I worked a midnight shift last night. A lone one in the middle of the week which is not unusual in my job, a psw assisting people with disabilities. My schedule is one I picked from available shifts about six weeks ago. It varies from week to week and includes 10 hour day or midnight shifts, 4 hour morning shifts or 5 hours evening shifts. Generally, I love the variance and feel I would wither with a more regimented timetable although both have their pros and cons.
This morning, at 7am, I finished my last routine and walked back into the office ready to give a shift report to my coworker and drive home to climb into bed for a couple of hours sleep. No one there. Only 3 messages and a text on the cell phone. On call. My replacement had phoned in sick and they were trying to find someone else. No luck so far. Could I stay another hour at least? Of course. What else to do? No young family to get off to school, no husband waiting on the car to get to work. So I started on the morning routines hoping someone would show up to relieve me soon.
In the middle of giving someone a shower, a coworker knocked on the bathroom door.
"Sue? I'm here. It's okay. You go home now. I'll take over. Run! Be free!"
I could have kissed her! And I practically did run! Fortunately only an hour extra. I drove home in bright sunlight and, as usual, found it hard to relax straight into sleep so it was after 9:30 before I fell asleep for a few hours. Getting up on what i call a turn-around day can be tricky. When I do fall asleep, it can be deep, my body craves what it's missed but I don't want to sleep too long or too late otherwise I'll become nocturnal and will find it hard to swing back to a regular daytime schedule. Today I pressed snooze 4 times before I dragged myself out of bed at 1:30 feeling disoriented. Again, I'm fortunate: nothing planned outside the home today so I can wrap what I want to do around how I'm feeling from hour to hour.
As I got up and opened my blinds, I noticed that my shamrock plant was fully open, already anticipating the day, already responding. At night time it folds its leaves and during the day opens them like umbrellas. I wonder what would happen to it if I was on a more regular schedule of midnights. But it's impossible to keep the house completely dark. Likely it would respond to whatever daylight it could find. When my shifts are all over the place, the shamrock's quiet folding and unfolding rhythm, no drama, no fuss, is wonderfully reassuring.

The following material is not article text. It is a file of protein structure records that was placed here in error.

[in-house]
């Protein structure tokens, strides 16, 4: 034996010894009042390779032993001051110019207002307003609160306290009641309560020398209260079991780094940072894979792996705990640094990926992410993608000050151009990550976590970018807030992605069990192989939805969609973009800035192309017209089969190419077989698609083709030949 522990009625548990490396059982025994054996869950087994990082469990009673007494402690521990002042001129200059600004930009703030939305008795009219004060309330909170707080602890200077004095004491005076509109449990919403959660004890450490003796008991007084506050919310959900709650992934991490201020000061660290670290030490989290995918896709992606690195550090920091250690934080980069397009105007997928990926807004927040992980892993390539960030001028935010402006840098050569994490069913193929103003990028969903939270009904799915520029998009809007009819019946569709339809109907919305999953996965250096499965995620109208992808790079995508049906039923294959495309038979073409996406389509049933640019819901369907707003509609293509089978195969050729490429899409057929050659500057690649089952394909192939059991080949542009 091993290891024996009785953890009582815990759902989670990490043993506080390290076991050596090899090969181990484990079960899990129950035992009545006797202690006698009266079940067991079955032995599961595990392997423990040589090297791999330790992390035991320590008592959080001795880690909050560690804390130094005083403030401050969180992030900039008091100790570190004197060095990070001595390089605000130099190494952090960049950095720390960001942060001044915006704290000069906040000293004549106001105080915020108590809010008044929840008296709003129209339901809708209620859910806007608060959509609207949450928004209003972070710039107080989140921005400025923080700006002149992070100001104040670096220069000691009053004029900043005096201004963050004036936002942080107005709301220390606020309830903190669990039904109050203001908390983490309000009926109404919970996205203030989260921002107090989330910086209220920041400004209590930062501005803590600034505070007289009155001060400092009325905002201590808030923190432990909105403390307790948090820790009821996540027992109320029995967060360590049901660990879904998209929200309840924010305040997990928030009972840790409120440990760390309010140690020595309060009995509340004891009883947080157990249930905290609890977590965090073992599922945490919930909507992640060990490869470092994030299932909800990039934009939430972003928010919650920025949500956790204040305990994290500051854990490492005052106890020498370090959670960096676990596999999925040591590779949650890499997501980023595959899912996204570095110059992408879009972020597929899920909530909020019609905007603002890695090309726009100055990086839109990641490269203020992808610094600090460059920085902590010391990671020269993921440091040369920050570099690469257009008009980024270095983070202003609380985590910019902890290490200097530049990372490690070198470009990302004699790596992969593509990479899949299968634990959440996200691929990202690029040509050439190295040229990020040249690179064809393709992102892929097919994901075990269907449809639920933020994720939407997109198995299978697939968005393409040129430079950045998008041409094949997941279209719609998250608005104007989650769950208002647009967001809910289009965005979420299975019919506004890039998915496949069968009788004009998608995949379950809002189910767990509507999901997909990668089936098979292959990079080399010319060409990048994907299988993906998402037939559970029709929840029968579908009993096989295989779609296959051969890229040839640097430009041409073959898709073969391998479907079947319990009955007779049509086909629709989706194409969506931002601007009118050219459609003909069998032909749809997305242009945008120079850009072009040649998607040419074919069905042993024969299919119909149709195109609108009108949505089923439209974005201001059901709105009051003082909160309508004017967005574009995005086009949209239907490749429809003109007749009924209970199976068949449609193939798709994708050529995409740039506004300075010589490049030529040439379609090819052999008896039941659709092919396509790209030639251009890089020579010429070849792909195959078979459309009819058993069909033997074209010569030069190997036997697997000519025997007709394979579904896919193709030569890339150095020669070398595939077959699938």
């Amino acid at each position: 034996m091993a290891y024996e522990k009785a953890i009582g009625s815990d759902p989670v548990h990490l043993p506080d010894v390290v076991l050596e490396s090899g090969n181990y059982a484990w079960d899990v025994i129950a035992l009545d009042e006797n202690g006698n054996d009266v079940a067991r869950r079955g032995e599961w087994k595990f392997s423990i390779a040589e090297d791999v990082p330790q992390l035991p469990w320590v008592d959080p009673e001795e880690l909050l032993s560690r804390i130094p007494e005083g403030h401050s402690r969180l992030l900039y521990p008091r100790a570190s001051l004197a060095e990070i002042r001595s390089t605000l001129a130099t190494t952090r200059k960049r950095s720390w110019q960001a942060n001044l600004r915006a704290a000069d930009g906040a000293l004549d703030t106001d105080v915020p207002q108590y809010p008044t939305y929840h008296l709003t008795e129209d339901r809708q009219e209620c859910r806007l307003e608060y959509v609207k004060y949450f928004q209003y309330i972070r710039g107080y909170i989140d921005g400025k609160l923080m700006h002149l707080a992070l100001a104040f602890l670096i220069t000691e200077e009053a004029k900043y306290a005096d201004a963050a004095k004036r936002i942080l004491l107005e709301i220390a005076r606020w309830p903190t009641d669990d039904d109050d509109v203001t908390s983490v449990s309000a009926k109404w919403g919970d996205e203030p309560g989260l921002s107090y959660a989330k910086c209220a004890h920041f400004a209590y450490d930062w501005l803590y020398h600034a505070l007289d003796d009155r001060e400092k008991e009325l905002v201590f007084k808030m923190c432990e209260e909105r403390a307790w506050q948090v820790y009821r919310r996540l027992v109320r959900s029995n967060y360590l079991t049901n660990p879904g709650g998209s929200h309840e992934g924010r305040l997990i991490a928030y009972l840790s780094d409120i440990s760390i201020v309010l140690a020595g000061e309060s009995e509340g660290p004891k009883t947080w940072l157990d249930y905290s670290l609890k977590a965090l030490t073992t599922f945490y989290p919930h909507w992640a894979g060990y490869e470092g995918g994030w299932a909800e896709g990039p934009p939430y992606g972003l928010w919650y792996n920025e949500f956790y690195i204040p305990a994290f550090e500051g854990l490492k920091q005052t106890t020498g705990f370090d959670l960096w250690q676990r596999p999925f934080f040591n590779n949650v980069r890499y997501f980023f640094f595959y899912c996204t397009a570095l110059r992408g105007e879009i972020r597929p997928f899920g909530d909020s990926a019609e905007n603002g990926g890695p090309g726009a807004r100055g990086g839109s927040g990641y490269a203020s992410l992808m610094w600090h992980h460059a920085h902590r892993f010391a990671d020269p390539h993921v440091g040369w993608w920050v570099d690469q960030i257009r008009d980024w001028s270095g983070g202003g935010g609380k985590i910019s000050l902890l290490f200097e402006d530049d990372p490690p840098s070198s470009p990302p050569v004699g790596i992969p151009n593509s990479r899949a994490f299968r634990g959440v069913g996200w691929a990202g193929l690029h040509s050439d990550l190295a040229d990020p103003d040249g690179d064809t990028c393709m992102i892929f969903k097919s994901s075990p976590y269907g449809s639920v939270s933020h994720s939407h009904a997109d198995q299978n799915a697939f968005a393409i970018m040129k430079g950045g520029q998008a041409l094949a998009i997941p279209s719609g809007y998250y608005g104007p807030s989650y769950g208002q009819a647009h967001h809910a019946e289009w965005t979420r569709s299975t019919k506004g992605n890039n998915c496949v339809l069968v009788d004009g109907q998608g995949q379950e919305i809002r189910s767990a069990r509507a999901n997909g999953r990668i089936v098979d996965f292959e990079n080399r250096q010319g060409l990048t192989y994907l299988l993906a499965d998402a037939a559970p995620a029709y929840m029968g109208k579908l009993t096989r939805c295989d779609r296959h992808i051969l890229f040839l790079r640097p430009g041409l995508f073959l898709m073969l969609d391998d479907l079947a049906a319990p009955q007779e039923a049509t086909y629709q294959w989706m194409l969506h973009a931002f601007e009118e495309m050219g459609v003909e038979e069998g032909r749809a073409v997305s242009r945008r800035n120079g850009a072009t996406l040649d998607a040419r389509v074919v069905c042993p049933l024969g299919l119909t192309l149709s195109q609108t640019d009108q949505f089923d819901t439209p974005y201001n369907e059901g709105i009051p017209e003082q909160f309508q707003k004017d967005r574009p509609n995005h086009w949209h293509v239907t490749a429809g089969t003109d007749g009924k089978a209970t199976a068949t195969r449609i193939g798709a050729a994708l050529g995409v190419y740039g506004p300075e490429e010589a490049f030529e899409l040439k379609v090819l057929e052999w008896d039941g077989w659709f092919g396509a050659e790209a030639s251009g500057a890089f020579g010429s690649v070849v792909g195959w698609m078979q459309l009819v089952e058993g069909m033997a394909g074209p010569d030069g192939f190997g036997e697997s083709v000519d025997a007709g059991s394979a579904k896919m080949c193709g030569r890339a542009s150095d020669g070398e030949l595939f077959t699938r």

My ventures into working midnights happened the September my 6 year-old son started school full time. The spring and summer of that year, I was working part time at Zellers in the clothing department. My shifts were generally evenings and weekends. My marriage had been rocky--my husband was struggling with severe depression--but we were trying. In the spring, unsure of many things, I visited a psychic.
"You'll hear of a job offer," she told me, "something you'd never have considered otherwise, but when you hear of it you'll know instantly that it's right for you. And you'll get it."
I forgot about her words for months, fairly content with my job, until we had a special all staff meeting at work one day. Management had decided to offer regular midnight shifts, Sunday to Thursday, stocking shelves. Who was interested? I worked out the logistics of the job in my mind. It could work out well for me. The extra money and regular shifts would help us and i could sleep while my son was in school. I got goosebumps. Then remembered the physic's words. I got the job.
I loved the crew I worked with. We filled the store with music and worked hard but mostly independently which appealed to me. Months later, my husband and I split up. For the first year I had full custody of my son while his dad was hospitalized in an attempt to stabilize the depression meds. So our weekdays became a familiar routine: I got off work at 6am, got home, helped my son get ready for school, saw him on the school bus, slept for several hours, got up just before he arrived home, made dinner, spent time with him, put him to bed, greeted the lovely shy neighbourhood girl who slept over, then I went to work.
What I remember mostly about that time is forcing myself awake just before the school bus came, my first thoughts on waking being when I could next sleep. But when I look back, I realise what a blessing the shifts were, how beautifully they dovetailed into my life at that time.
To this day, midnights hold a special place in my heart. In my present job, the shift itself isn't too physically demanding and it offers the opportunity of 10 straight hours work. What I cherish most about midnights though is the reminder that there are 24 hours in a day, each with its own charm. And that life happens at all hours, even when most of the town is asleep. A quiet folding and unfolding rhythm all of its own.
Welcome! I'm Sue Blott: a writer of all things, a poet at heart, mom, wife, daughter, step-mom, grandma, tea drinker, tai chi-er, mystic, artist, dreamer...and now a blogger! This is my world.